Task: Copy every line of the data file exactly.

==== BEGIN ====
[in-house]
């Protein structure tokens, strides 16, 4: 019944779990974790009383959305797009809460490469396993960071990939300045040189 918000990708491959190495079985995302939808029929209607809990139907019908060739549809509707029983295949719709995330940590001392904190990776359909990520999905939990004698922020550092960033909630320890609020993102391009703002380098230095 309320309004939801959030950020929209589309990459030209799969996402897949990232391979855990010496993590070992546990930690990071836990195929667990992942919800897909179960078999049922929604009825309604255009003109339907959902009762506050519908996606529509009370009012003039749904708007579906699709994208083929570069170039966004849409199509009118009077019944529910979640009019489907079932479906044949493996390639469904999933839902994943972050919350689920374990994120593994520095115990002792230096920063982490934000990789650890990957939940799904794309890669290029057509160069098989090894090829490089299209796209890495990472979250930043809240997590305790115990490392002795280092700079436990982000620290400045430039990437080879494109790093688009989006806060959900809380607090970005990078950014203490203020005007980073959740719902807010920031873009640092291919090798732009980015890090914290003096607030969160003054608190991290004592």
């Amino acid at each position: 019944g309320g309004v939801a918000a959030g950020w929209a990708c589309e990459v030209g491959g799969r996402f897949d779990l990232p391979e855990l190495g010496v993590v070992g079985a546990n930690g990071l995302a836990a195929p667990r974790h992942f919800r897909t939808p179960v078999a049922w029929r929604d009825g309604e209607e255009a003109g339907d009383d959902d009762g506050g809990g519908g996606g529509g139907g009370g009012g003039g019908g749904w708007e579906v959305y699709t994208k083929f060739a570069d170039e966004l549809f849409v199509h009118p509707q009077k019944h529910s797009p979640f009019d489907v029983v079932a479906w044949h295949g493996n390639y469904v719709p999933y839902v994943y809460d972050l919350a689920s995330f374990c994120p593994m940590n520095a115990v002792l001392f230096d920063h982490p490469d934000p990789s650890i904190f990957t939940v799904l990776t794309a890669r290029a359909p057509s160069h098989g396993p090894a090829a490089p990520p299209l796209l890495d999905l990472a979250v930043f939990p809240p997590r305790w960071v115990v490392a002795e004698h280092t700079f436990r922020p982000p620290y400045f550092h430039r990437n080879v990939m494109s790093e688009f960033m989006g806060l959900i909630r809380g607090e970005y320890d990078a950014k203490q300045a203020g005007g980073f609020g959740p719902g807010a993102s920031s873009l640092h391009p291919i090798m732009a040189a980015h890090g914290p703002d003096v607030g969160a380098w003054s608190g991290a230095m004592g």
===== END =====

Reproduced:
[in-house]
């Protein structure tokens, strides 16, 4: 019944779990974790009383959305797009809460490469396993960071990939300045040189 918000990708491959190495079985995302939808029929209607809990139907019908060739549809509707029983295949719709995330940590001392904190990776359909990520999905939990004698922020550092960033909630320890609020993102391009703002380098230095 309320309004939801959030950020929209589309990459030209799969996402897949990232391979855990010496993590070992546990930690990071836990195929667990992942919800897909179960078999049922929604009825309604255009003109339907959902009762506050519908996606529509009370009012003039749904708007579906699709994208083929570069170039966004849409199509009118009077019944529910979640009019489907079932479906044949493996390639469904999933839902994943972050919350689920374990994120593994520095115990002792230096920063982490934000990789650890990957939940799904794309890669290029057509160069098989090894090829490089299209796209890495990472979250930043809240997590305790115990490392002795280092700079436990982000620290400045430039990437080879494109790093688009989006806060959900809380607090970005990078950014203490203020005007980073959740719902807010920031873009640092291919090798732009980015890090914290003096607030969160003054608190991290004592």
């Amino acid at each position: 019944g309320g309004v939801a918000a959030g950020w929209a990708c589309e990459v030209g491959g799969r996402f897949d779990l990232p391979e855990l190495g010496v993590v070992g079985a546990n930690g990071l995302a836990a195929p667990r974790h992942f919800r897909t939808p179960v078999a049922w029929r929604d009825g309604e209607e255009a003109g339907d009383d959902d009762g506050g809990g519908g996606g529509g139907g009370g009012g003039g019908g749904w708007e579906v959305y699709t994208k083929f060739a570069d170039e966004l549809f849409v199509h009118p509707q009077k019944h529910s797009p979640f009019d489907v029983v079932a479906w044949h295949g493996n390639y469904v719709p999933y839902v994943y809460d972050l919350a689920s995330f374990c994120p593994m940590n520095a115990v002792l001392f230096d920063h982490p490469d934000p990789s650890i904190f990957t939940v799904l990776t794309a890669r290029a359909p057509s160069h098989g396993p090894a090829a490089p990520p299209l796209l890495d999905l990472a979250v930043f939990p809240p997590r305790w960071v115990v490392a002795e004698h280092t700079f436990r922020p982000p620290y400045f550092h430039r990437n080879v990939m494109s790093e688009f960033m989006g806060l959900i909630r809380g607090e970005y320890d990078a950014k203490q300045a203020g005007g980073f609020g959740p719902g807010a993102s920031s873009l640092h391009p291919i090798m732009a040189a980015h890090g914290p703002d003096v607030g969160a380098w003054s608190g991290a230095m004592g």